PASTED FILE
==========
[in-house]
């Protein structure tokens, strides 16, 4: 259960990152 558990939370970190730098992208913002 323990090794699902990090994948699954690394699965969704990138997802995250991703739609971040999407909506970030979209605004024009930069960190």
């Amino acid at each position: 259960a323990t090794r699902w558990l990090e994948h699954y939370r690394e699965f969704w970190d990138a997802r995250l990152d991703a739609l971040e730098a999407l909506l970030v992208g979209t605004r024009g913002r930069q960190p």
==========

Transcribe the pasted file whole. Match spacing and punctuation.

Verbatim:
[in-house]
């Protein structure tokens, strides 16, 4: 259960990152 558990939370970190730098992208913002 323990090794699902990090994948699954690394699965969704990138997802995250991703739609971040999407909506970030979209605004024009930069960190």
């Amino acid at each position: 259960a323990t090794r699902w558990l990090e994948h699954y939370r690394e699965f969704w970190d990138a997802r995250l990152d991703a739609l971040e730098a999407l909506l970030v992208g979209t605004r024009g913002r930069q960190p």